Nearly two decades after Muriel’s Wedding became mandatory viewing for gay audiences, Australian director P. J. Hogan revisits his homeland with Mental, another music-filled tale that proves there’s no such thing as normal.
Following a detour directing Hollywood rom-coms like My Best Friend’s Wedding and Confessions of a Shopaholic, the filmmaker returns to his roots with what he considers his most personal movie.
Based on events in Hogan’s own childhood, Mental follows an eccentric family of misfits who, after their Sound of Music-obsessed mother suffers a nervous breakdown, are cared for by a foul-mouthed hitchhiker named Shaz (Toni Collette).
Queerty chatted with Hogan about the new film, its message for bullied kids, and why we still identify with Muriel Heslop.
Toni Collette stars in both Mental and Muriel’s Wedding, but there are a lot of other similarities between the two films. What do you think is the connecting theme?
My family. We were so unpopular that there has to be a reason for it. If we weren’t crazy, we were just unpopular. We were constantly self-diagnosing. I was convinced I was split personality or something. It turns out that my sister was diagnosed with schizophrenia and we didn’t believe it. My dad would just say, “Get a grip. Pull yourself together.” He saw any kind of mental frailty as a character flaw. I’ve since learned that any people who fight mental illness are the strongest people I’ve ever met.
What message does the films offer to bullied kids?
Fight back. That was Shaz’s message to me: “Fight back.” I said, “I can’t pull a knife on anybody. First, they’ll knock it out of my hands and beat the shit of me. Second, I might kill someone and I can’t do that.” She told me to fight back on other ways. She said, “You have a smart mouth on you, kid, use it. You’re dealing with a bunch of morons here.”
I know it’s tough with kids, and particularly young gay kids—my heart breaks for them when they’re in a small town. There’s still a stigma and when they’re bullied, adults turn a blind eye to it. That’s terrible and most damaging. Every kid needs an advocate. It should be their parents, but sometimes it’s not.
Is it accurate to say that both Mental and Muriel’s Wedding advocate families of choice rather than biological ones?
Yes. My family was very dysfunctional. I was free when I left home and my friends became my family. We often idealize views of what a family is. That’s why The Sound of Music is in the movie so often, because there’s an idealized family that sings together and weeps together. The dad plays the guitar, Julie Andrews sings, and they defeat the Nazis. That’s great, but it’s not life. It’s not even what really happened with the Von Trapps. If only life could be like the movies. They’re just not, so I think a lot of us have to make our own families.
You have a strong affinity for disenfranchised characters. Is that why Muriel’s Wedding is still so beloved by gay audiences?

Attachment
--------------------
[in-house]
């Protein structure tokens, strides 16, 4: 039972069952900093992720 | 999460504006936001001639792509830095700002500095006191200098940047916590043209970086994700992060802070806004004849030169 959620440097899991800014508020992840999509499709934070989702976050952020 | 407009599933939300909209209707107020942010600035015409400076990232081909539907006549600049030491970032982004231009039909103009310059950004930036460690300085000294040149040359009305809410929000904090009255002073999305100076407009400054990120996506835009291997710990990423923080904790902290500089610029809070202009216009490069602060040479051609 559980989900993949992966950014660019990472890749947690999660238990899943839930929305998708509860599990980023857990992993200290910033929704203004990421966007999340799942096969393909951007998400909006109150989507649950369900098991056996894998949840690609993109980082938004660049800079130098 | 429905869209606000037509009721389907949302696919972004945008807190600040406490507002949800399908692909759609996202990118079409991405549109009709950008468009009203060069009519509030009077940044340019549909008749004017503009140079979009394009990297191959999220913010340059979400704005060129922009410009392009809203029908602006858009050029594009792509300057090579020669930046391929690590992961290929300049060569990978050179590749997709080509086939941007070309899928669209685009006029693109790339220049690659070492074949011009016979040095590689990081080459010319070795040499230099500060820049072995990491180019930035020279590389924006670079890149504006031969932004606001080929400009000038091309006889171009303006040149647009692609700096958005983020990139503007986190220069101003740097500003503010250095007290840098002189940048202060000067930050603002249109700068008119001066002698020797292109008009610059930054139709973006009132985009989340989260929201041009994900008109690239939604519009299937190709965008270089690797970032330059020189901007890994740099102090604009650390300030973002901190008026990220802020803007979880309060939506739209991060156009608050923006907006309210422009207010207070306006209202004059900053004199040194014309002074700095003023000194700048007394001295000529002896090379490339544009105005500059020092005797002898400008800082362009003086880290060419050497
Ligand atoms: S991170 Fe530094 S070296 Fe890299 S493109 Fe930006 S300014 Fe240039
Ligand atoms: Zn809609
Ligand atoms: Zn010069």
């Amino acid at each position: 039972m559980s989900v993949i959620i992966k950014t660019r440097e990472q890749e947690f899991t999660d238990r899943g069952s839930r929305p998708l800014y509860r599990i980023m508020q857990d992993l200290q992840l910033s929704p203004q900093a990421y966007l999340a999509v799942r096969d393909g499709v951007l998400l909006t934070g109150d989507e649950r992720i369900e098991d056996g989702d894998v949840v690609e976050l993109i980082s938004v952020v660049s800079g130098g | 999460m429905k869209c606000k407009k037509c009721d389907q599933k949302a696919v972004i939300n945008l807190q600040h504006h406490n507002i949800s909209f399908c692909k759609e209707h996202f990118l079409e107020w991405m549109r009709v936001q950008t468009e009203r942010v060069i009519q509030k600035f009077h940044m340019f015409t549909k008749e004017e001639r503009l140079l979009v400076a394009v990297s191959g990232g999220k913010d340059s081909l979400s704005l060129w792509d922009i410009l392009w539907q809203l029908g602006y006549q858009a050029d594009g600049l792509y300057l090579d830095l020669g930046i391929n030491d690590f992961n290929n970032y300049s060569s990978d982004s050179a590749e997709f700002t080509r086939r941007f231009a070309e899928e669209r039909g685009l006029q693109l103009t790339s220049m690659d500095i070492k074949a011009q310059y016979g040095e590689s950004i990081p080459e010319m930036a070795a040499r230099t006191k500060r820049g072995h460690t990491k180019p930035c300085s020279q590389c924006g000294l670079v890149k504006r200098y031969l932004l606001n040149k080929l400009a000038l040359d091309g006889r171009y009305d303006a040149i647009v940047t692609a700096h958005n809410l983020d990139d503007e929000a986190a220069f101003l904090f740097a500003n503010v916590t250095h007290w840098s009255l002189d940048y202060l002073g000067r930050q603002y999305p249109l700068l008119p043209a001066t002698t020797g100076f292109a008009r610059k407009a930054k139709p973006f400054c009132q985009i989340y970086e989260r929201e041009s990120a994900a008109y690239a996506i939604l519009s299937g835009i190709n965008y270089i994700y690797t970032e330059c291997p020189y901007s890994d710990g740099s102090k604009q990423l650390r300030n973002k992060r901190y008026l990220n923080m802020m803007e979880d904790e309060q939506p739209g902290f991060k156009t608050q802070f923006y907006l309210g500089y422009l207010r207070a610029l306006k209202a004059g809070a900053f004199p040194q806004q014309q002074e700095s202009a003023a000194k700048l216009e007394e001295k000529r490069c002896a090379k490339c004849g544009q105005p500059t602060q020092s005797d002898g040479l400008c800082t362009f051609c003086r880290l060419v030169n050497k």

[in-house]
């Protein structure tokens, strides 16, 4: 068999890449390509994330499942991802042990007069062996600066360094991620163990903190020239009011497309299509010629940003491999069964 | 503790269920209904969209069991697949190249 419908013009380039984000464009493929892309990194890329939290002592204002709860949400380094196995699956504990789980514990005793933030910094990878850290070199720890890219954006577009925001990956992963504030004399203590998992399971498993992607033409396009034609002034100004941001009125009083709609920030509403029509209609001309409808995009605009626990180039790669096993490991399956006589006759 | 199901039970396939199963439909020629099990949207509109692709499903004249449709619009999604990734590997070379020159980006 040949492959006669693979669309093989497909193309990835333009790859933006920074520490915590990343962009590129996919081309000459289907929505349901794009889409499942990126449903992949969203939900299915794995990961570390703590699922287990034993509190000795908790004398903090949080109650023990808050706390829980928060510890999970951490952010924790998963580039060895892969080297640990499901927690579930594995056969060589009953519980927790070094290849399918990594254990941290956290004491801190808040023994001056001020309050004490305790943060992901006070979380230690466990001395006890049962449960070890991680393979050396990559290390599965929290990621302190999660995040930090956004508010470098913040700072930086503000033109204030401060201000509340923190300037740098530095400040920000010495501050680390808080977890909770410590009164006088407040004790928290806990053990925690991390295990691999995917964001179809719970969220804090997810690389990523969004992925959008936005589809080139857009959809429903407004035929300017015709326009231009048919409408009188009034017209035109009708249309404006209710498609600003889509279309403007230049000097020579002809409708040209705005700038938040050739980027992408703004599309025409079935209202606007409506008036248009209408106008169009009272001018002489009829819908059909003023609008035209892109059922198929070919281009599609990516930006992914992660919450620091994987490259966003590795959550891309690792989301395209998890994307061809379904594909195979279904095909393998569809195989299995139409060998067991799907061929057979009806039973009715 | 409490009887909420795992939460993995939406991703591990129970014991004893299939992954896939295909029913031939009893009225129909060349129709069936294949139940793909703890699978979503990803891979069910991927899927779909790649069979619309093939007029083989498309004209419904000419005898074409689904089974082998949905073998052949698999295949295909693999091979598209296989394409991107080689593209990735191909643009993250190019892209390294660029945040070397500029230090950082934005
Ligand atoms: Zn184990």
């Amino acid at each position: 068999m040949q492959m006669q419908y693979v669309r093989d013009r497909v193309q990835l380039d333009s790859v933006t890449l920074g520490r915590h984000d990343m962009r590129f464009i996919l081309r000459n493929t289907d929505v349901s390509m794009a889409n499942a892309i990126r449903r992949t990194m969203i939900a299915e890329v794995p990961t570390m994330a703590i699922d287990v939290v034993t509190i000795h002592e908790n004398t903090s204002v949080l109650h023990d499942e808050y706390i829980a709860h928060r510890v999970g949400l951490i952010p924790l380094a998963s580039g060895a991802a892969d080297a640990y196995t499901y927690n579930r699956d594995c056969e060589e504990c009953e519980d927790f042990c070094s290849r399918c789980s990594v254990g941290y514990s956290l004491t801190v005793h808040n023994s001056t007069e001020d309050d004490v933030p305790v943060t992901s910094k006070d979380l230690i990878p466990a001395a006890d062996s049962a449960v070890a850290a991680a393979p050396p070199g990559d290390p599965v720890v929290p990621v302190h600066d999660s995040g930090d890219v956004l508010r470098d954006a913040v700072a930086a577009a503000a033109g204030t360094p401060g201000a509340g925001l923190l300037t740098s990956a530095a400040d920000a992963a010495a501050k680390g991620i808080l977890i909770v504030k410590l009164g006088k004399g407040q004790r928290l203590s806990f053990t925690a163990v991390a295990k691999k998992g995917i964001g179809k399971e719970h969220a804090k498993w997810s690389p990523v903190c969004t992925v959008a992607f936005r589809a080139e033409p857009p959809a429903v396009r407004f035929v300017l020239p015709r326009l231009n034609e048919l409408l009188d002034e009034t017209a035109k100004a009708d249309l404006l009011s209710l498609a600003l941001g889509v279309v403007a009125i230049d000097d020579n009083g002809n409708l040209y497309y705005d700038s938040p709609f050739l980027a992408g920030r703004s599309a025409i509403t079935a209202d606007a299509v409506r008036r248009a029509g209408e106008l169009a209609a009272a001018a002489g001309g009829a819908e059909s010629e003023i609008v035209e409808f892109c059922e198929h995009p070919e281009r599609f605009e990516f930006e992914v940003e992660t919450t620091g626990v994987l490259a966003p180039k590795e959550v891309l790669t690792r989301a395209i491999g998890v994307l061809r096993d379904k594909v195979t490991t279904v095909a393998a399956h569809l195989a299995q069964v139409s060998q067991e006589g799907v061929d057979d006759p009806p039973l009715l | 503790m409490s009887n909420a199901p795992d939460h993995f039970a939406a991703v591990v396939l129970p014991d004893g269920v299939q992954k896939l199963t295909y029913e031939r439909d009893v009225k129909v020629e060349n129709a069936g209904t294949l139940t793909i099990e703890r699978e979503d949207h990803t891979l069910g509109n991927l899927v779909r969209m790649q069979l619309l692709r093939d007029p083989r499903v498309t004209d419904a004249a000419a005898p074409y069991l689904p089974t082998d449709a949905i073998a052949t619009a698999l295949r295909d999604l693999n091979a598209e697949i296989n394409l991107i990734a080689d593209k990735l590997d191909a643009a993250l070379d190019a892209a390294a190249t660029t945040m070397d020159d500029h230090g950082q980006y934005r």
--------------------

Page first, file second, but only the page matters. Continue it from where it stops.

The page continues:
Perhaps. Rachel Griffiths says that of all the films she’s made, Muriel’s Wedding is the one people keep talking to her about. There are a lot of gay people who love that film. A friend of Rachel’s said, Muriel is a woman, but she lives the classic gay experience in a small town: She’s bullied. She’s different and not accepted for being different. She finally gets out of the small town. She denies a lot of her past and isn’t accepted by her family. Her closest friend the person who helps liberate her gets very sick. I think this was true in the ‘90s and it’s sadly, still true now. She’s faced with a choice of whether to stay and care for the person who’s done more for me than anybody or abandon this responsibility. That’s what Rachel told me. And let’s not forget ABBA. [Laughs] Name one gay person who doesn’t love ABBA.
Your films usually include these incredibly vivid musical numbers. Do you hope to one day direct a full-fledged musical?
I do my own version of musicals. I have a great deal of respect for musicals as I think they’re really difficult to do. I think you have to be as brilliant as Bob Fosse or Vincente Minnelli to make a good one. With very few exceptions, audiences don’t accept characters bursting into song. I think the last time was Grease. I miss characters bursting into song to explain their feelings. In fact I did it in My Best Friend’s Wedding. I had Rupert Everett lead a sing-along and I think it worked.
Speaking of weddings, will Australia legalize same-sex marriage in the near future?
They once did legalize same-sex marriage in Adelaide. The premier, which is what we have instead of a governor, legalized it in the ‘70s. It was amazing. Once the government changed it was quickly overturned. But there is a precedent so I think they’ll do it and I’m hoping for it.
Mental opens in theaters and on VOD on Friday, March 29.